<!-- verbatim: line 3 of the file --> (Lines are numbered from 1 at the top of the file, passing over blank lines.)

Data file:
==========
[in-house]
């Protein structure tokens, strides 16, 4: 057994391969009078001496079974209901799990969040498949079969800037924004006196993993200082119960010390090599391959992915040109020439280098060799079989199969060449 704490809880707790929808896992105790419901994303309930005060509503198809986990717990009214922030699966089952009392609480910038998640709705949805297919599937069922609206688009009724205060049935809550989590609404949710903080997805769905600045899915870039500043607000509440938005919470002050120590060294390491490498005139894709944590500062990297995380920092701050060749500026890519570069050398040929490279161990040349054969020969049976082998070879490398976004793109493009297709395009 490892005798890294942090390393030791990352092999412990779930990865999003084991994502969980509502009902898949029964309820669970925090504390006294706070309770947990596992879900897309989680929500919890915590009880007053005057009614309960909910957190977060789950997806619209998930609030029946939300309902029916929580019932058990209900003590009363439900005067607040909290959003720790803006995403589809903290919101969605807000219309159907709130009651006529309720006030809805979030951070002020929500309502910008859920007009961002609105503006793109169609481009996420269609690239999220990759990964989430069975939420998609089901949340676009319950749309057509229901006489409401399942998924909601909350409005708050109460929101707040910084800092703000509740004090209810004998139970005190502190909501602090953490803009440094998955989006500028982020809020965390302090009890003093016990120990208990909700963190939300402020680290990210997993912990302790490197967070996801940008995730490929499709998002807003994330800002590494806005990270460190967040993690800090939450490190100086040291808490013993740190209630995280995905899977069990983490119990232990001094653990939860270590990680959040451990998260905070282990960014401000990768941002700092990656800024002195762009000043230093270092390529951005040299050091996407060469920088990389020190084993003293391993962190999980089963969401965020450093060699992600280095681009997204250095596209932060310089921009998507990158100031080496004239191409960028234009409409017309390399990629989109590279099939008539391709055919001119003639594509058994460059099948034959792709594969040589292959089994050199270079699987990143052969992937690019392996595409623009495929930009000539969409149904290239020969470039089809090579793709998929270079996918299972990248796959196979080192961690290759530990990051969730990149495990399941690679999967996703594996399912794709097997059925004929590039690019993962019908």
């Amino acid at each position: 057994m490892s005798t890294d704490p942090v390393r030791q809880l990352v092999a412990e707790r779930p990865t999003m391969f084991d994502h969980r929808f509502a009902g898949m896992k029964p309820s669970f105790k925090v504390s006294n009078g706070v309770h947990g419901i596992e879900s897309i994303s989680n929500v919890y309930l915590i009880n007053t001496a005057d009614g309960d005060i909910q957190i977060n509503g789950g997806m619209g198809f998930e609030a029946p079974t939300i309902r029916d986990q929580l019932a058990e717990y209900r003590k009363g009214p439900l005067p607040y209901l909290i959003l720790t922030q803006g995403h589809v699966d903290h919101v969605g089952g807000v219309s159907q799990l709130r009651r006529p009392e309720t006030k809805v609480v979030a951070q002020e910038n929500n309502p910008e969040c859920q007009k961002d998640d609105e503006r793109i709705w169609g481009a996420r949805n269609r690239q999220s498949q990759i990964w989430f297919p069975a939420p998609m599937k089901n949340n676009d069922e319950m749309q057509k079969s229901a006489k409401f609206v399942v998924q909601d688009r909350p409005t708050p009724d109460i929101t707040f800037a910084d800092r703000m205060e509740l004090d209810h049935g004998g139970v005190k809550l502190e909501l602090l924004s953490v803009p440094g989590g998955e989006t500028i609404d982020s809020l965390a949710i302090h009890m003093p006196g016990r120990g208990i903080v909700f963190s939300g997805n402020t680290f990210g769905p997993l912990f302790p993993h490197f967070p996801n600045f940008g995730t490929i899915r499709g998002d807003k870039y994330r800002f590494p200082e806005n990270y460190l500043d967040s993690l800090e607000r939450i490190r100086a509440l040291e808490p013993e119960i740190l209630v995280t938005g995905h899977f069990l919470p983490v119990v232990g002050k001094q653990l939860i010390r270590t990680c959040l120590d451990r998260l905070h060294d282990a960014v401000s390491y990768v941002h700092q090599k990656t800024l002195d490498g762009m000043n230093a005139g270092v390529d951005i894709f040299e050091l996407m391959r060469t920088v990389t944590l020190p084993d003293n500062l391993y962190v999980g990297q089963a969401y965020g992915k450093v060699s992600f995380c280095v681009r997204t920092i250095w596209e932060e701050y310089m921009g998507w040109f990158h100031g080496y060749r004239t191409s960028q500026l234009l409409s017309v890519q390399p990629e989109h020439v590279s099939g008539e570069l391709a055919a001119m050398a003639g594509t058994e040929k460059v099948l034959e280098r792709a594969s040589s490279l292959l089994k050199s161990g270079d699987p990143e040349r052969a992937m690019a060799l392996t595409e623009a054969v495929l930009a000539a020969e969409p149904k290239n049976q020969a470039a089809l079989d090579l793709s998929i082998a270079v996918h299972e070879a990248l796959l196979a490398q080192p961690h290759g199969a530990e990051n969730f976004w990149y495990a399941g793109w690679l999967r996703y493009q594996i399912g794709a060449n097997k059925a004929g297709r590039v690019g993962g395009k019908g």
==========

């Amino acid at each position: 057994m490892s005798t890294d704490p942090v390393r030791q809880l990352v092999a412990e707790r779930p990865t999003m391969f084991d994502h969980r929808f509502a009902g898949m896992k029964p309820s669970f105790k925090v504390s006294n009078g706070v309770h947990g419901i596992e879900s897309i994303s989680n929500v919890y309930l915590i009880n007053t001496a005057d009614g309960d005060i909910q957190i977060n509503g789950g997806m619209g198809f998930e609030a029946p079974t939300i309902r029916d986990q929580l019932a058990e717990y209900r003590k009363g009214p439900l005067p607040y209901l909290i959003l720790t922030q803006g995403h589809v699966d903290h919101v969605g089952g807000v219309s159907q799990l709130r009651r006529p009392e309720t006030k809805v609480v979030a951070q002020e910038n929500n309502p910008e969040c859920q007009k961002d998640d609105e503006r793109i709705w169609g481009a996420r949805n269609r690239q999220s498949q990759i990964w989430f297919p069975a939420p998609m599937k089901n949340n676009d069922e319950m749309q057509k079969s229901a006489k409401f609206v399942v998924q909601d688009r909350p409005t708050p009724d109460i929101t707040f800037a910084d800092r703000m205060e509740l004090d209810h049935g004998g139970v005190k809550l502190e909501l602090l924004s953490v803009p440094g989590g998955e989006t500028i609404d982020s809020l965390a949710i302090h009890m003093p006196g016990r120990g208990i903080v909700f963190s939300g997805n402020t680290f990210g769905p997993l912990f302790p993993h490197f967070p996801n600045f940008g995730t490929i899915r499709g998002d807003k870039y994330r800002f590494p200082e806005n990270y460190l500043d967040s993690l800090e607000r939450i490190r100086a509440l040291e808490p013993e119960i740190l209630v995280t938005g995905h899977f069990l919470p983490v119990v232990g002050k001094q653990l939860i010390r270590t990680c959040l120590d451990r998260l905070h060294d282990a960014v401000s390491y990768v941002h700092q090599k990656t800024l002195d490498g762009m000043n230093a005139g270092v390529d951005i894709f040299e050091l996407m391959r060469t920088v990389t944590l020190p084993d003293n500062l391993y962190v999980g990297q089963a969401y965020g992915k450093v060699s992600f995380c280095v681009r997204t920092i250095w596209e932060e701050y310089m921009g998507w040109f990158h100031g080496y060749r004239t191409s960028q500026l234009l409409s017309v890519q390399p990629e989109h020439v590279s099939g008539e570069l391709a055919a001119m050398a003639g594509t058994e040929k460059v099948l034959e280098r792709a594969s040589s490279l292959l089994k050199s161990g270079d699987p990143e040349r052969a992937m690019a060799l392996t595409e623009a054969v495929l930009a000539a020969e969409p149904k290239n049976q020969a470039a089809l079989d090579l793709s998929i082998a270079v996918h299972e070879a990248l796959l196979a490398q080192p961690h290759g199969a530990e990051n969730f976004w990149y495990a399941g793109w690679l999967r996703y493009q594996i399912g794709a060449n097997k059925a004929g297709r590039v690019g993962g395009k019908g």